July 9, 2018

Mayor Emanuel Breaks Ground on Next Phase of Burnham's Chinatown-to-Downtown Roadway

The multi-phase project will improve safety while better connecting the City’s renowned Chinatown neighborhood to the loop

Mayor's Press Office    312.744.3334

Mayor Rahm Emanuel today joined community leaders to break ground on the next phase of the Wells-Wentworth Connector - a multi-phase project to create a direct link between Chicago's renowned Chinatown neighborhood and the south loop. Phase II will realign Wentworth Avenue between Archer Avenue and Cermak Road to improve safety for both pedestrians and motorists, while creating better pedestrian connectivity between New Chinatown Square and the traditional Chinatown south of Cermak Road.

“Chicago makes no small plans and today the City is taking an important next step forward in making Daniel Burnham’s Chinatown-to-Downtown roadway a reality,” said Mayor Emanuel. “Providing safer, better connectivity between these two areas will help create more jobs, promote continued economic growth and improve the quality of life for local residents.”

As part of the Phase II project, a new plaza will also be built on the east side of Wentworth at 19th St., to highlight the entrances to both parts of Ping Tom Memorial Park.

“We are very excited to get this phase of the Wells-Wentworth project started,” said Alderman Daniel Solis (25th Ward). “This project will help bring new visitors to Chinatown and make the neighborhood more pedestrian and bike friendly.”

The project will enhance pedestrian safety and traffic flow with new traffic signals at Cermak, and at the new section of Wentworth. Existing traffic signals will be updated with new Accessible Pedestrian Signals and a mid-block pedestrian refuge island will also be installed on Archer at Chinatown Square.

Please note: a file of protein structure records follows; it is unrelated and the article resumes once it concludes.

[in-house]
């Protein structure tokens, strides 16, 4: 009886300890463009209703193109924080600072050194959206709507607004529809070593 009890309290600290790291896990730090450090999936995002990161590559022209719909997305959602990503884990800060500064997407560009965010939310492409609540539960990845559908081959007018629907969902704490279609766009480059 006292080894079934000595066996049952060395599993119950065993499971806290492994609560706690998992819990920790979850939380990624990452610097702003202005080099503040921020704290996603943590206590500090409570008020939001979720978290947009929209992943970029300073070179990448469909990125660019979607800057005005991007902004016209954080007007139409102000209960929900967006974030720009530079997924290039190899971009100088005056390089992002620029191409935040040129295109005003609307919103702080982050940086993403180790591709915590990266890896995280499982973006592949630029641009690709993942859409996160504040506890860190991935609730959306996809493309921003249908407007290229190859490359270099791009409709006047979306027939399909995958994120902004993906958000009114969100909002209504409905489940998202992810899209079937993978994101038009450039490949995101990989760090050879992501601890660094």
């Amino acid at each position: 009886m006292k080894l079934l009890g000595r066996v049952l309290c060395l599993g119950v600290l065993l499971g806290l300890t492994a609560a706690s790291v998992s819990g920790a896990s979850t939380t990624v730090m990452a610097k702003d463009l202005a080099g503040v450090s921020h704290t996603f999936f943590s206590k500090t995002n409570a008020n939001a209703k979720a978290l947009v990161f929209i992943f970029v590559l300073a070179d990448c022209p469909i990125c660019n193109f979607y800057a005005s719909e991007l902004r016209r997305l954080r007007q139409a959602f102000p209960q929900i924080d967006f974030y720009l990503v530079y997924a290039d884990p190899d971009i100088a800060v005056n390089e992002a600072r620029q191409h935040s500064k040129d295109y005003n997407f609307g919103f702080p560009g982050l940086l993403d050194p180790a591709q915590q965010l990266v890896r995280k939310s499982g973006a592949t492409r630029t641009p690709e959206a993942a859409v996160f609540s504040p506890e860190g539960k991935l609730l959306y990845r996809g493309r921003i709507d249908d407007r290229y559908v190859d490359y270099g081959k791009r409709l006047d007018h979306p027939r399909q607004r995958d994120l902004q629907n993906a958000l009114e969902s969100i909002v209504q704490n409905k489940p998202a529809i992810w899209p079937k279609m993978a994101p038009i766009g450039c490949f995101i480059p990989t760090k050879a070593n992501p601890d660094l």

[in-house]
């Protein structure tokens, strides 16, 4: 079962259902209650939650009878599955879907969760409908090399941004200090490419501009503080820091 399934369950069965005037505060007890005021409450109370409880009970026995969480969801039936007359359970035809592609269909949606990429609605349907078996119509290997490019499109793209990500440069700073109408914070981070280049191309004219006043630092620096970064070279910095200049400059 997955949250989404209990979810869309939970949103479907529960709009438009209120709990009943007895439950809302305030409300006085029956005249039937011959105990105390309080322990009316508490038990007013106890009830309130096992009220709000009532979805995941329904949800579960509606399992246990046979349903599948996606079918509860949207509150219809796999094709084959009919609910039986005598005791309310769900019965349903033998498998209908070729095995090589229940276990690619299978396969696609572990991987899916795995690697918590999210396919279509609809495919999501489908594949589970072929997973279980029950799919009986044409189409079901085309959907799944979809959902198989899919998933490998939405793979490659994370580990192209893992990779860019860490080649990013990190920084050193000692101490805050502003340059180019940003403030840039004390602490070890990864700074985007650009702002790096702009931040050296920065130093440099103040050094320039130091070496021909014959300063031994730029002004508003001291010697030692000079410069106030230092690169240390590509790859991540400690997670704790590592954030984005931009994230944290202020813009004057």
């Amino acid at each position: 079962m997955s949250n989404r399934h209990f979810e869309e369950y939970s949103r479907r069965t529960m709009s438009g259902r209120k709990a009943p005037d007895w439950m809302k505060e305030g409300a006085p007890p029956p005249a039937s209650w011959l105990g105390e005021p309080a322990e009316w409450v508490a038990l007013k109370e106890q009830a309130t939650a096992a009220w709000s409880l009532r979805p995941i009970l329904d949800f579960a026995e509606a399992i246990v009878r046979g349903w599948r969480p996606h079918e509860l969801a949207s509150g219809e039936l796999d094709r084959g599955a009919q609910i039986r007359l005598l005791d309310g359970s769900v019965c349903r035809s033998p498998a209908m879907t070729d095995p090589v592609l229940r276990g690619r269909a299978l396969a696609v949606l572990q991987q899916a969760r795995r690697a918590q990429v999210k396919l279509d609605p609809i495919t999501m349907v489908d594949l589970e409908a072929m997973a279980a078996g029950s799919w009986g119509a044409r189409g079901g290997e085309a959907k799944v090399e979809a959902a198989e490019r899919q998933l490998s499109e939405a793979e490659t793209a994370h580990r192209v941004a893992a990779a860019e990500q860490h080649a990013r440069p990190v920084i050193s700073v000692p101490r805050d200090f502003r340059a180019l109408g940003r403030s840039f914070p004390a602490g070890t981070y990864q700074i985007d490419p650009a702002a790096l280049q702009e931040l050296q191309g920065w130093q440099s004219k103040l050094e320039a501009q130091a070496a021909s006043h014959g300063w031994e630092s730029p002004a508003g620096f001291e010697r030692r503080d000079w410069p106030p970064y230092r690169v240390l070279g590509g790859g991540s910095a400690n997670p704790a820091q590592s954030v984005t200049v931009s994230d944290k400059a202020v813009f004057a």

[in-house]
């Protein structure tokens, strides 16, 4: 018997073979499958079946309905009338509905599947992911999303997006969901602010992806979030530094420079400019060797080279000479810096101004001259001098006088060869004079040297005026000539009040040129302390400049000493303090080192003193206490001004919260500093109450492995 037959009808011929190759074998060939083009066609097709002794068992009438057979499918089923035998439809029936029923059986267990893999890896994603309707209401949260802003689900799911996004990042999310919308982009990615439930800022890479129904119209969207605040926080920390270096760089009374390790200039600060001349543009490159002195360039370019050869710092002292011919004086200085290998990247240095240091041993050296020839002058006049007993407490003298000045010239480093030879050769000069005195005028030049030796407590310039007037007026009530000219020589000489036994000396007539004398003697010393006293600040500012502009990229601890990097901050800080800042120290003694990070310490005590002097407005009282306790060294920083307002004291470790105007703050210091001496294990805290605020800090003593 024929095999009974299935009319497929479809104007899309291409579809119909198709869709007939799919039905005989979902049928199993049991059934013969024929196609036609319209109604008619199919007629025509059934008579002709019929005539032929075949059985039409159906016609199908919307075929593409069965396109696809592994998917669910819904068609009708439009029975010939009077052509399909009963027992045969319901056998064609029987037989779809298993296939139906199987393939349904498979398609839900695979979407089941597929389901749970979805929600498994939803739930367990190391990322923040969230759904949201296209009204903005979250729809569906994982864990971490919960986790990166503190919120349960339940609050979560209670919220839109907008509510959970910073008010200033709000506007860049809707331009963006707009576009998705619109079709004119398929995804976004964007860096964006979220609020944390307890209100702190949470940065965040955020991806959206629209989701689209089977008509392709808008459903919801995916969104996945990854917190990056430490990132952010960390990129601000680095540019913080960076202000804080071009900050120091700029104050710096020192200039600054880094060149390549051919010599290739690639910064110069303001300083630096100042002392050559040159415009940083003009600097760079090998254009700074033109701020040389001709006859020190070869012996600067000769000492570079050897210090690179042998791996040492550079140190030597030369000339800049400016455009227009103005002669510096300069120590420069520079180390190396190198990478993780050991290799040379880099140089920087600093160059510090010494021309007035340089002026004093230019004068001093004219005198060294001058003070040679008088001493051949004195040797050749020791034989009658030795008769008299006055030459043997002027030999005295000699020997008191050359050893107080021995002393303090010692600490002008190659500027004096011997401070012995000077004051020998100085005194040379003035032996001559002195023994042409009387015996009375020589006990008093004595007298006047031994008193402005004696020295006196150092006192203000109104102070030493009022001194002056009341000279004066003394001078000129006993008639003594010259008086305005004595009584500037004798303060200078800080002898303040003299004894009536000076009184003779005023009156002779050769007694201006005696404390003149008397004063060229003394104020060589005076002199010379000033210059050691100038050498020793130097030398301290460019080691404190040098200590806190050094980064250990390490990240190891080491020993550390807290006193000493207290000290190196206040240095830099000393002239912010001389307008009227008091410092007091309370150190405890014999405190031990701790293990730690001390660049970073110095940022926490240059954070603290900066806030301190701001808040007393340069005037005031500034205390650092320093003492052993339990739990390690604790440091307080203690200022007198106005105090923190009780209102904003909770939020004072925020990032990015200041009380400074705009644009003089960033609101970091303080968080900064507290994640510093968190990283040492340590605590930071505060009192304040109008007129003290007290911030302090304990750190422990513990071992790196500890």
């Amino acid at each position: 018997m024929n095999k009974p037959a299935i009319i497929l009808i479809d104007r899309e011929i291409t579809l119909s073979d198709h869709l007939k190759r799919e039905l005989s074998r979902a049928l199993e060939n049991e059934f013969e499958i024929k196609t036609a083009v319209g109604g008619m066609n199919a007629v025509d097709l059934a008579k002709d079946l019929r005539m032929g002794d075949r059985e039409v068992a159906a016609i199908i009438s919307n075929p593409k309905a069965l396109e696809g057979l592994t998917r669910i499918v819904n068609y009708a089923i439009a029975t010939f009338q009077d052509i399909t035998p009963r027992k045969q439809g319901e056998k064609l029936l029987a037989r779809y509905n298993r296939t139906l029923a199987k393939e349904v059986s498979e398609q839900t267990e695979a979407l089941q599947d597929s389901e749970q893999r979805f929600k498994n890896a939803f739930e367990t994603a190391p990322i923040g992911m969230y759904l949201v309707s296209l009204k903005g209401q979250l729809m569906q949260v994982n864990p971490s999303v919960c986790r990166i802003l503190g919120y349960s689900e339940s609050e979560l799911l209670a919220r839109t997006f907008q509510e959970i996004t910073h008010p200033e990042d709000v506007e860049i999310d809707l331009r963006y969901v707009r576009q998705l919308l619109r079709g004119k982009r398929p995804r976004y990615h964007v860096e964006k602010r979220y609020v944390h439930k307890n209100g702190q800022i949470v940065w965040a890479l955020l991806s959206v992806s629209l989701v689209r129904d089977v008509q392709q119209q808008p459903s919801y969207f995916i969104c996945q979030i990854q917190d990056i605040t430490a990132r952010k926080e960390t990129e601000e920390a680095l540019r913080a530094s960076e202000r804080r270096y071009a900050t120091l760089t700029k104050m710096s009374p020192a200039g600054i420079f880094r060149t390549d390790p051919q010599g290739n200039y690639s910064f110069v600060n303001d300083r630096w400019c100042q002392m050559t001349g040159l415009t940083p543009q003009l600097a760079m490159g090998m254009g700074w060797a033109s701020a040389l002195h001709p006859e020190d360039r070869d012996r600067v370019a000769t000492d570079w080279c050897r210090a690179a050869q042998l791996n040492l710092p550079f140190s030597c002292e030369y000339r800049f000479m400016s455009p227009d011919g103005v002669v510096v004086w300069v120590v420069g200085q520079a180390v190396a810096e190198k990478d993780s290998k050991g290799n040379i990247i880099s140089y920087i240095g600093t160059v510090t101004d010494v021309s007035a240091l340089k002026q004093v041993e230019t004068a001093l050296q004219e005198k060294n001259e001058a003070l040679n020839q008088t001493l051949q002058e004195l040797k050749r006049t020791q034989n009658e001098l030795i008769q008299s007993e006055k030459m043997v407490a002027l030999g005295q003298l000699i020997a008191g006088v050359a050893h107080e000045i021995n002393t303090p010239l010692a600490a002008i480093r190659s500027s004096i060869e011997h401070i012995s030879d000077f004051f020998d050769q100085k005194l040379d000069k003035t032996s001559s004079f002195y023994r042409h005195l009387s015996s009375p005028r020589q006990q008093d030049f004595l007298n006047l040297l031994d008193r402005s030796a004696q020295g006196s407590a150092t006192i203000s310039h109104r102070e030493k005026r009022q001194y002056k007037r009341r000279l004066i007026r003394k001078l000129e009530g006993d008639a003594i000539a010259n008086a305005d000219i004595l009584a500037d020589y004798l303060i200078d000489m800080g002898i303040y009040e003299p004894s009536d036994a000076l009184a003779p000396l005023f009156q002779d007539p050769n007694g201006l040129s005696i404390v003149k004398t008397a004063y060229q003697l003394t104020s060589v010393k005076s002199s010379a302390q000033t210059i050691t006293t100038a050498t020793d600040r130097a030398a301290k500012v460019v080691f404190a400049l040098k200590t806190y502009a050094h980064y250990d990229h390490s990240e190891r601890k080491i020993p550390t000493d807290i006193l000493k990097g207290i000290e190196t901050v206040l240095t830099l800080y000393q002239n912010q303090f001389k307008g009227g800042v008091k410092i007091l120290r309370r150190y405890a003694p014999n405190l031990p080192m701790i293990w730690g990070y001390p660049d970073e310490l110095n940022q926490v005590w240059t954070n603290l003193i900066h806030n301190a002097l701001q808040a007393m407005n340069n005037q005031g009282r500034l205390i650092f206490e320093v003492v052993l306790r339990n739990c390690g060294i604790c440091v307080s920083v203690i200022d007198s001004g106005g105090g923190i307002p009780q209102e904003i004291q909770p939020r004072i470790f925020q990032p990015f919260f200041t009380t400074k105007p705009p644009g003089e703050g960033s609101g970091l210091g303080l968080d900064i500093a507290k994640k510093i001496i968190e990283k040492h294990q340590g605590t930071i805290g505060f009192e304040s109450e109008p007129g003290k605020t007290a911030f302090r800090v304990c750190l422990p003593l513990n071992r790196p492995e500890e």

Smart LED lighting will be installed along Wentworth between 19th Street and Cermak, and special decorative lighting installed along Cermak.

Green features of the project will include 77 new trees to be planted in tree pits, parkways and landscaped planters. Landscape plantings will also be added to help reduce storm water directed into the sewers.

The Wells-Wentworth project has been coordinated by the Chicago Department of Transportation (CDOT) and the Department of Planning and Development (DPD). CDOT is also coordinating relocation of bus stops with the Chicago Transit Authority (CTA) along Wentworth and Archer, including installation of new concrete bus pads.

“CDOT is pleased to launch this project that will greatly improve safety and accessibility to and from Chinatown,” said CDOT Commissioner Rebekah Scheinfeld. “It demonstrates the City’s strong commitment to fostering growth in the area and securing improved pedestrian, roadway, transit and bicycle access to and from the neighborhood’s thriving commercial center.”

In June, the Chicago City Council passed ordinances to allow construction on the third and final phase of the Wells-Wentworth Connector project. When completed, the new roadway will extend Wells Street south from Roosevelt Road through the recently announced “The 78” project and connect to a new section of Wentworth at 16th Street on the north side of Chinatown.

Phase I of the project was completed in 2017 and reconstructed Wentworth Avenue between 17th and 19th Streets, adding a buffered bike lane and improving pedestrian and bicycle access to the Ping Tom Memorial Park Fieldhouse.

The Wells-Wentworth project compliments Building on Burnham, the Mayor’s comprehensive plan to invest in the Lakefront, the Chicago River, natural areas and recreational opportunities in neighborhoods across the city.

Ping Tom Memorial Park boathouse became the first new Chicago River boathouse and serves as the community's anchor to the River. The Ping Tom Park field house has also helped provide new recreational opportunities to residents, while the new Chinatown Library Branch has maintained its status as the busiest branch in the Chicago Public Library system, serving approximately 21,000 patrons a month.

Chinatown's population increased 24 percent between 2000 and 2010; neighborhood investments will help Chinatown continue to grow and thrive.